I’ve been working in the nonprofit sector (eek!) for nearly 30 years; writing grant proposals and creating foundation relations strategies for nearly as long. I’ve crafted proposals that have brought in six- and seven-figure gifts. I’ve crafted proposals that have come *this close* to being funded, but ultimately were not. And I’ve written plenty of proposals that landed in the black hole of funding requests, never to be heard from again. 

There are so many factors that determine whether or not a proposal gets funded. Most of them are out of the control of the proposal writer. Some of them, like fancy language and wordsmithing, don’t actually mean as much as you may think they mean. It’s definitely not all about showing that you can do more with less funding. However, there are a few key strategies that will help any proposal you write float to the top of the pile:

The request meets the demand and interest. Are you submitting a proposal for something the funder is actually interested in? Something that is a demonstrated and documented need in the community? It’s not enough to write about something your organization wants to do, or even something that your community says it needs. You have to submit a proposal that matches the interests of the funders and for which you can document a need (not just a preference — a problem to be solved, a service gap to be filled, etc.)

The funder knows the proposal is coming. If you’ve been in touch with the funder in advance, and the funder is expecting your proposal (and maybe even has given you some advice on how to frame the request), that is ideal. It’s not always possible to pull this off. But it’s ALWAYS possible for you to make an effort to reach out to the funder in advance of submitting the proposal.

You follow directions. When a funder says that the proposal can’t be longer than five pages, they mean it. When the funder lists a specific set of questions you need to answer, you actually need to answer those questions. READ the questions, and make sure you are answering them. I’ve reviewed approximately 50 bajillion grant proposals that simply do not answer the questions that are being asked.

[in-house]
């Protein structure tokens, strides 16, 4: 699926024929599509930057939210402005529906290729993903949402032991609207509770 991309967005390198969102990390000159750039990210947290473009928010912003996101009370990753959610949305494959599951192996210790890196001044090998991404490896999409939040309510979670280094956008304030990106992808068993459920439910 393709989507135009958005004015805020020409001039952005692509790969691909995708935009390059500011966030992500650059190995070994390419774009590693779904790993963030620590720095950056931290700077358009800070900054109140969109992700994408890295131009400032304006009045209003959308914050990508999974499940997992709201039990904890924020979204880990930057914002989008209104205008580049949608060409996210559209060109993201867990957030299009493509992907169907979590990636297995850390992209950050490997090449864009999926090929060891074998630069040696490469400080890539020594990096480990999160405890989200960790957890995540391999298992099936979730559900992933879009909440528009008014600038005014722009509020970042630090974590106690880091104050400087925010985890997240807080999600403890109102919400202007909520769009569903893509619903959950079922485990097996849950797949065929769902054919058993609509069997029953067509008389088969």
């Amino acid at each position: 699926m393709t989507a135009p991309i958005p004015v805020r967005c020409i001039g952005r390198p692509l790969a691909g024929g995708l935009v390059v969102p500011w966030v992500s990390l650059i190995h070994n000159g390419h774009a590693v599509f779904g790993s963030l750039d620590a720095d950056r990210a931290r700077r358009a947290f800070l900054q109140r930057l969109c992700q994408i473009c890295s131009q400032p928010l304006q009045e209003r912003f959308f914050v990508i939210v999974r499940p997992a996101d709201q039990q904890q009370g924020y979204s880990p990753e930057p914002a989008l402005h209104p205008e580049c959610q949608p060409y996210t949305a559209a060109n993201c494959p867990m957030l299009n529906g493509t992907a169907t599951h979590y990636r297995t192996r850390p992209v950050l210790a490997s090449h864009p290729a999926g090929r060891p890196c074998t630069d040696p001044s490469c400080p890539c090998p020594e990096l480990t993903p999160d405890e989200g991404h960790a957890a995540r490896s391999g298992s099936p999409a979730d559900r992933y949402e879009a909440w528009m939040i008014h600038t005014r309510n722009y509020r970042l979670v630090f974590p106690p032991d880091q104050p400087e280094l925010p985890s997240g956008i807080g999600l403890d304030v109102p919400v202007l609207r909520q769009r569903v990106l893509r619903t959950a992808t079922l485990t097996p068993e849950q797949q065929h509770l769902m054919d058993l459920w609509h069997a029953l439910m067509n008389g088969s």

You show that your organization is a respected team player. Talk about an impactful partnership with another organization, preferably another organization that the funder is funding (i.e. our work elevates and extends the impact of their existing giving). Funders also like to hear about other funders who are supporting the organization or the program. No one wants to be the only kid playing in the sandbox, and investments from other funders show your organization is a good bet. 

Community voices speak louder than your organization’s voice. Powerful testimonials from clients or community members help make your proposal more memorable, which is critically important in a crowded fundraising marketplace. You can tell the funder how much your program means to a client, or you can have your clients tell the funder, by including testimonial quotes in your proposal. If funders will allow you to submit links to videos, that’s great! Do it! They don’t have to be fancy videos; you can just film something on a smartphone. Anything you can do to add authentic community voices and create an emotional response to your proposal will serve you well. 

For your own mental health: Remember that sometimes, even the best proposals just don’t get funded. There’s so much that goes on behind closed doors when foundation trustees are making decisions. Don’t let a few “no’s” hold you back. Keep at it!

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